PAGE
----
From Extinction To The AAC: The Bill Clark Blazer Legacy

By Simon Carroll

Not many coaches have the impact on a football program like Bill Clark did the last seven seasons in Birmingham. After his recent retirement, Simon Carroll looks at the career of a man many deem responsible for saving UAB football:

The Magic City

Birmingham, Alabama is a football hotbed. The biggest city in the Yellowhammer state has been called home by some of the biggest names in the game, such as Karlos Dansby, Marcell Dareus, Mario Addison, Bobby Bowden, and of course Bo Jackson. The SEC, College Football’s most powerful, most competitive and most lucrative conference, is headquartered here. And Paul Finebaum, one of college football’s most preeminent voices, established his radio career based in the city. Safe to say, football runs in the blood in Birmingham.

Yet walk around the famous theatre district of the city, or stroll across the beautiful Railroad Park that offers a glorious contrast to Birmingham’s industrial backdrop, and everywhere you look you will find the crimson and white of Alabama or the navy and orange of Auburn. They call it a joke that a Birmingham baby must pick from the day he is born between The Tide and The Tigers – trust me, football is no joke anywhere in the Southeast. Surprising as it may be, a city with a population of 200,000 people isn’t just lacking a professional football team – it has no professional sports franchise of any kind. That makes College Football king. But despite the affinity for the sport on Saturdays, the story of their own collegiate program has been a far cry from that of their illustrious neighbours…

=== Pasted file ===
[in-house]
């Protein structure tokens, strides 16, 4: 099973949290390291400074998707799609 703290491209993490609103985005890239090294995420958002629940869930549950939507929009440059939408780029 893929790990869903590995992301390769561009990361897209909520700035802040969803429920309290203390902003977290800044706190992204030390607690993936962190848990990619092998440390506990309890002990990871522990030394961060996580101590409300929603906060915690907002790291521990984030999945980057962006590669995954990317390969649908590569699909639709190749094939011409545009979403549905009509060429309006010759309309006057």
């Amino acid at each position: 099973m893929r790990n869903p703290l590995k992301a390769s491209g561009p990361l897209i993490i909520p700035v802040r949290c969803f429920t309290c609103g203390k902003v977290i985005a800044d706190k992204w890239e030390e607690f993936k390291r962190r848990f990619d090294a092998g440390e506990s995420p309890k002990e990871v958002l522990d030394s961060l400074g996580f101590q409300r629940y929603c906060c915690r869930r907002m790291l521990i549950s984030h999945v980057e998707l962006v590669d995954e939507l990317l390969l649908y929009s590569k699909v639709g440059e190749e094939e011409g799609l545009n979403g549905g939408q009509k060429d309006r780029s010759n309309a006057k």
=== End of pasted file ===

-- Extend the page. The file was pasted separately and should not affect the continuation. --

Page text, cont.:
The Birth Of The Blazers

The University of Alabama at Birmingham was officially established in 1966, but the world-famous Medical College it originated from (and is still at the forefront of medical education today) has existed for more than 160 years. Sport came to the university in 1977, when their first ever athletic director Gene Bartow was hired – and after a campus vote bestowed the ‘Blazers’ nickname to all their teams, hoping they would “blaze a new trail in college athletics”.